If Daniel Johnston could actually sing and had a penchant for rapping, he’d sound kinda like Willis Earl Beal. As it is, what Johnston lacks in traditional talent, he makes up for with melodic sensibility. It’s not something Beal lacks, but the lesser-known Chicago native deals in such an array of musical approaches that listeners should have a difficult time fully grasping what he’s aiming for. There aren’t too many albums that can include half-rapped tape-deck jams and Exuma-styled, guttural swamp sounds (Beal’s “Acousmatic Sorcery” was released April 2 via XL Recordings). Sorcery hasn’t ever been so aptly applied to an album title. “White Noise” could be included on some proto-punk compilation and passed off as a song by an open-minded Memphis denizen, struck with rhythm and armed with guitar and regrettably ragged amp—Beal even mentions the Freedom Train. The song, like much of what Beal recorded for “Acousmatic Sorcery,” reeks with despair. Hearing just about any selection from his work, it’s clear Beal records as therapy as much as for the quality of his compositions. Comprised of everything from almost-tuned guitars, oddly pitched stringed instruments and what sounds like a whisk used as percussive time-keeper, Beal’s utilitarian approach to putting compositions together should allow for a slew of songs to follow on the heels of his debut recording. “Letting Go” doesn’t include anything other than a simply syncopated tapping and Beal talking about sticking things up your ass because accolades aren’t really useful. A few moments, like “Evening’s Kiss,” could wind up on the right RomCom and pull in some major loot. Beal can sing. He can write. But from hearing how desperate some of “Acousmatic Sorcery” is, fans’ll have to stick around to see if he can hold it together long enough to craft a significant legacy. (Dave Cantor)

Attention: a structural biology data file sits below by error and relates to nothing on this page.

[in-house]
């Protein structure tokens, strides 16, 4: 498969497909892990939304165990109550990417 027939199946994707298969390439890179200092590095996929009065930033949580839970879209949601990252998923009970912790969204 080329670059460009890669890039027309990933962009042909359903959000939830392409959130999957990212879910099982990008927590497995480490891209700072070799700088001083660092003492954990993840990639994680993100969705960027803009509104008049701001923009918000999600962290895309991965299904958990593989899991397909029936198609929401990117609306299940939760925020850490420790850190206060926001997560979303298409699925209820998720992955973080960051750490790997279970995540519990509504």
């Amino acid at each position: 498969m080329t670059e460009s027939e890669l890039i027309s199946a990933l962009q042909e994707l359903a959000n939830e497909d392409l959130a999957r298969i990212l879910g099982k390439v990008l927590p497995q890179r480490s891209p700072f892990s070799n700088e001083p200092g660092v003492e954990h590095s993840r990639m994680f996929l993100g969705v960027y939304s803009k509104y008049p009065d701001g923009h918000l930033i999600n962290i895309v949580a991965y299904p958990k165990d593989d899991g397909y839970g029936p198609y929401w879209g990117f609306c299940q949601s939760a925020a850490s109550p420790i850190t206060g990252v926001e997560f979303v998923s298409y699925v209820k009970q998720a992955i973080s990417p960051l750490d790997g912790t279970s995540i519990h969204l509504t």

April 19 at Hideout, 1354 West Wabansia, (773)227-4433, 9pm. Sold Out.